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Going Home: Black Representatives and Their Constituents Paperback – April 1, 2003

ISBN-13: 978-0226241319 ISBN-10: 0226241319 Edition: 1st

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Product Details

  • Paperback: 272 pages
  • Publisher: University Of Chicago Press; 1 edition (April 1, 2003)
  • Language: English
  • ISBN-10: 0226241319
  • ISBN-13: 978-0226241319
  • Product Dimensions: 9.1 x 5.9 x 0.8 inches
  • Shipping Weight: 14.9 ounces (View shipping rates and policies)
  • Average Customer Review: 2.0 out of 5 stars  See all reviews (1 customer review)
  • Amazon Best Sellers Rank: #1,650,698 in Books (See Top 100 in Books)

Editorial Reviews


“In this original and important book, Richard Fenno draws upon interviews with the pioneer group of black congresspersons (Louis Stokes and Barbara Jordan) to compare their representational styles to contemporary congresspersons such as Chaka Fattah and Stephanie Tubbs Jones. His portraits suggest that black representatives are not simply descriptive representatives of their group, but work very hard to provide substantive outcomes as well. Fenno has the ability to pull more information from an interview and put it within a broader theoretical context than any political scientist I know.”<\#209>Paula D. McClain, Duke University
(Paula D. McClain, Duke University) --This text refers to the Hardcover edition.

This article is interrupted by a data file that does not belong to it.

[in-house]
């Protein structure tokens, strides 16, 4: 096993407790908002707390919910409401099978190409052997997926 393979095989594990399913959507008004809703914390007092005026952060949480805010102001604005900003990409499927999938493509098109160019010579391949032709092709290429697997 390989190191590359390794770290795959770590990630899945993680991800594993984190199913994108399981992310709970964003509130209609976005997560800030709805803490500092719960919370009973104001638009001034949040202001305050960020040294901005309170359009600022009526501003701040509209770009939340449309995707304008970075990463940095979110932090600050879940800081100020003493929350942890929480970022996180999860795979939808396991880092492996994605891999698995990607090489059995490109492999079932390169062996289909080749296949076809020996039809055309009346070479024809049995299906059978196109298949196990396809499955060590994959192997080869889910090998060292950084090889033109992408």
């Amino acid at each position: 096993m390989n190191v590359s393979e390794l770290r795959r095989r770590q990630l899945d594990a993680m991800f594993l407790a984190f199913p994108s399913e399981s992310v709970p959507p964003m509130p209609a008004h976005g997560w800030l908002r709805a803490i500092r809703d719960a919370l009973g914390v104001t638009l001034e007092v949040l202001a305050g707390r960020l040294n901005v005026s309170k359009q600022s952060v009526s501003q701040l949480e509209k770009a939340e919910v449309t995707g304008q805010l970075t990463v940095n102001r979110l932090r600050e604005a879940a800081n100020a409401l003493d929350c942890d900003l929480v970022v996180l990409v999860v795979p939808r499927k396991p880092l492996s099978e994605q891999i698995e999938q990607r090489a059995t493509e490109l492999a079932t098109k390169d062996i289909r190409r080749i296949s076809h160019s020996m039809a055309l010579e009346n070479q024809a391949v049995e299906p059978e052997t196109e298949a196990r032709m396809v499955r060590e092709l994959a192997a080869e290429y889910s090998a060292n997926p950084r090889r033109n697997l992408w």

From the Inside Flap

Thirty years ago there were nine African Americans in the U.S. House of Representatives. Today there are four times that number. In Going Home, the dean of congressional studies, Richard F. Fenno, explores what representation has meant—and means today—to black voters and to the politicians they have elected to office.

Fenno follows the careers of four black representatives—Louis Stokes, Barbara Jordan, Chaka Fattah, and Stephanie Tubbs Jones—from their home districts to the halls of the Capitol. He finds that while these politicians had different visions of how they should represent their districts (in part based on their individual preferences, and in part based on the history of black politics in America), they shared crucial organizational and symbolic connections to their constituents. These connections, which draw on a sense of "linked fates," are ones that only black representatives can provide to black constituents.

His detailed portraits and incisive analyses will be important for anyone interested in the workings of Congress or in black politics.

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Ok, perhaps I'm being too harsh - parts of it are KINDA interesting for thse of us that are political junkies. Unfortunately, the Fenno book is also extremely dry to an unforgivable degree - but, thankfully, relatively short.

He evalutates four of congress's "cohort pioneers" from the black community: starting with Louis Stokes, then Barbara Jordan, Chaka Fattah, then another chapter about Stokes' retirement in the 90s and his replacement by Stephanie Tubbs Jones. His evaluation entails the contextualization of their homestyles, and his analysis of the various driving forces providing impetus to their particular leadership styles and oreintations. The chapters about Stokes were interesting, as you get to see the evolution of his leadership style, which was pretty cool. The chapter about Chaka Fatah was absolute drivel, and only sightly better than literally eating my own brain (but perhaps more painful).

Overall, the book isn't the most horrible thing I've had to read (although it's certainly up there). More than anything, the book was an excruciating read because of Fenno's writing style, and the undue time spent on trite, unconsequential matters. But that's 100% personal preference - I spoke with a classmate that, to the contrary, thought the book was great.
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